Since HMRC introduced the Museums & Galleries Exhibition Tax Relief in 2017, there has been relatively low take-up. In 2018-19, 50 claims supporting 300 exhibitions were made, receiving a total of £4m – an encouraging figure but a much lower amount than the £30m a year budgeted for by the Treasury.
“The figures look promising but they could be higher,” says Alistair Brown, policy manager at the Museums Association, which was one of the sector bodies involved in securing the relief. “We want to ensure that everyone who’s eligible is taking up the opportunity.”
The tax relief applies to production costs for touring, permanent and temporary exhibitions. Non-touring exhibitions can claim 20% of qualifying expenditure, with claims capped at £80,000 per exhibition, while touring exhibitions can claim 25% of qualifying expenditure, with a cap of £100,000 per exhibition, per venue. Up to £500,000 of relief on exhibitions can be claimed each financial year.
Policymakers are concerned that the relief may be dropped if it is not seen to be fulfilling its purpose; among the eight creative sector reliefs introduced in recent years, it is the only one to include a sunset clause that could see it expire in 2022. This was probably included because the relief is “a bit experimental”, says Brown. “We need to demonstrate that it does work, and it is meeting its policy goals.”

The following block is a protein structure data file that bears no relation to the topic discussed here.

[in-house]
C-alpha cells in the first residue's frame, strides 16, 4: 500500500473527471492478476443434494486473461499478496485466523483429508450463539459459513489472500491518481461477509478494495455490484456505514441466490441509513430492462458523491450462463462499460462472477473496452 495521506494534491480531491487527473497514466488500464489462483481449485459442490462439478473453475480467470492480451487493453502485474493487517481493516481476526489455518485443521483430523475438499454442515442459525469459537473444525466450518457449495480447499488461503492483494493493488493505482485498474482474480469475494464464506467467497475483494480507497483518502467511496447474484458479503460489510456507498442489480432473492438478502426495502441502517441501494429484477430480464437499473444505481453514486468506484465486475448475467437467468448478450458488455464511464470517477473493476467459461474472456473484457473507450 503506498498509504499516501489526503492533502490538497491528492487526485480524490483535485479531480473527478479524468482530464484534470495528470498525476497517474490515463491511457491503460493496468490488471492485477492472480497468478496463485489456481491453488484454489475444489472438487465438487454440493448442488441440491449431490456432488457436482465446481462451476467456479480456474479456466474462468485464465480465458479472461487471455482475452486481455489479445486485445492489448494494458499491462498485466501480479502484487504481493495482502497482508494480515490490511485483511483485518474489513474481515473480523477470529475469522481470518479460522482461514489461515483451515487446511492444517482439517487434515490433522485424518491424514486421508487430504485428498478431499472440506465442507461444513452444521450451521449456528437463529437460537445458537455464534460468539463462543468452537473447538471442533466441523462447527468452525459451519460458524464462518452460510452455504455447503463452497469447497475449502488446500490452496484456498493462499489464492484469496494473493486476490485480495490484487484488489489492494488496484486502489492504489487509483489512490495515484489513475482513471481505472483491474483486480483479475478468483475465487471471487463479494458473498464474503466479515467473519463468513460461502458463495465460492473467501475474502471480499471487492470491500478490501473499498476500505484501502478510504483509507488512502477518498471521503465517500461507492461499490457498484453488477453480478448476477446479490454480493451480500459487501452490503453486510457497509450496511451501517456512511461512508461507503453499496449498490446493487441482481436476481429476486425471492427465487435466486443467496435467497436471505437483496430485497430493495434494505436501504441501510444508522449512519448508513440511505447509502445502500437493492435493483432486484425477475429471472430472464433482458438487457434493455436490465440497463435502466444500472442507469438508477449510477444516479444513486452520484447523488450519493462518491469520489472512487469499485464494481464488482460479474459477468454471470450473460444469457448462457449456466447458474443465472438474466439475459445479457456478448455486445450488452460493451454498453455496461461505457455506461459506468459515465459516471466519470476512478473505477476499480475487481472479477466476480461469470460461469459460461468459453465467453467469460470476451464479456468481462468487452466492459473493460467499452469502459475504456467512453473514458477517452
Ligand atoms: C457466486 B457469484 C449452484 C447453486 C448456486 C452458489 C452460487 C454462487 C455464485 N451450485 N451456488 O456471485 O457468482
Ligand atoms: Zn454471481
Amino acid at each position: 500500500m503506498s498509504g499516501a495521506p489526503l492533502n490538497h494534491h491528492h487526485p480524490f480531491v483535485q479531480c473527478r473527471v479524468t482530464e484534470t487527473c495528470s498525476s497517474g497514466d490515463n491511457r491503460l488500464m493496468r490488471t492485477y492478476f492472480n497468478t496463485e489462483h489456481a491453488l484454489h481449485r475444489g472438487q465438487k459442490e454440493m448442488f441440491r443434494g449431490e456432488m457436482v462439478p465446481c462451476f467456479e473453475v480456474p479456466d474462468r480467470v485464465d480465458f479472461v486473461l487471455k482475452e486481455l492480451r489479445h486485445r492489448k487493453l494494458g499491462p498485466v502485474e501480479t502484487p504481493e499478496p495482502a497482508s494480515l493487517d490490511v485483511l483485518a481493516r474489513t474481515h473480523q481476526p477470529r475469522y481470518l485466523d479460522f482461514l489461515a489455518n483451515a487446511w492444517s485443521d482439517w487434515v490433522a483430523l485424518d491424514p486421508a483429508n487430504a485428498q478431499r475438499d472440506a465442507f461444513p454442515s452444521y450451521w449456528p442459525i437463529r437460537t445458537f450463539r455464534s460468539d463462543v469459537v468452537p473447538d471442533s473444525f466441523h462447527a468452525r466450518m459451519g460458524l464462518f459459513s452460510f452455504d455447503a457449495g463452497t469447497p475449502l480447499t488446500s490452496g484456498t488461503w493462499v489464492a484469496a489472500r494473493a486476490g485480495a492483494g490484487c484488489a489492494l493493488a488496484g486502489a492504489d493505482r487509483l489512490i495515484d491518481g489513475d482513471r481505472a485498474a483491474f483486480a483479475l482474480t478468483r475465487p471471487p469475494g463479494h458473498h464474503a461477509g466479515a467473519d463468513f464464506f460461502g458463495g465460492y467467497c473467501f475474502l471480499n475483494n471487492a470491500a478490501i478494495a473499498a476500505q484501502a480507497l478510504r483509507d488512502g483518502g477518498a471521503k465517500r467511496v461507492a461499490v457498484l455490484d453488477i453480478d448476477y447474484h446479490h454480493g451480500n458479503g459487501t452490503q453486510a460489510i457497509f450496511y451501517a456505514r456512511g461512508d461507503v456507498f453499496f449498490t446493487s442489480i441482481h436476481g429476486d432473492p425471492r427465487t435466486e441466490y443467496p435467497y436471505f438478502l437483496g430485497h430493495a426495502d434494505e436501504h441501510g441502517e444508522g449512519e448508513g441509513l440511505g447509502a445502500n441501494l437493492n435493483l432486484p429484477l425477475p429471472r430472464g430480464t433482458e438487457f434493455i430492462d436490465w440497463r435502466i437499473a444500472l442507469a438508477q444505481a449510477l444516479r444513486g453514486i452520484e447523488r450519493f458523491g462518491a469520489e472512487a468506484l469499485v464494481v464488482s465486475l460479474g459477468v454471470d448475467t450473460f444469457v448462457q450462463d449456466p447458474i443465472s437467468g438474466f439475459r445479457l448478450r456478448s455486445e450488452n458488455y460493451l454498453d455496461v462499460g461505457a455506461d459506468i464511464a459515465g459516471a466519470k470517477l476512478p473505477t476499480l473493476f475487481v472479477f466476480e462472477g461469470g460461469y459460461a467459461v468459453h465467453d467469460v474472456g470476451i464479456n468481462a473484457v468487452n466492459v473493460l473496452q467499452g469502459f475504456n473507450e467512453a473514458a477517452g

The slow rate of claims is likely to be because it is simply taking time for museums to get into the habit of using the relief, adds Brown. But take-up has also been hampered by some of the complexities involved in the process.
University of Cambridge Museums made a successful claim of £386,746 in July. Jo McPhee, head of University of Cambridge Museums Programmes, says: “The money generated through exhibition tax relief is enabling us to programme and produce exhibitions over the coming years that will play a significant role in bringing internationally excellent exhibitions to wider and more diverse audiences.”
But she agrees the process needs to be simpler. “The work involved in performing separate calculations for each exhibition can pose barriers for some smaller museums making the claims, and any simplifications to the scheme would be welcome including, for example, allowing a season of exhibitions of up to 12 months to be grouped together as a single trade.”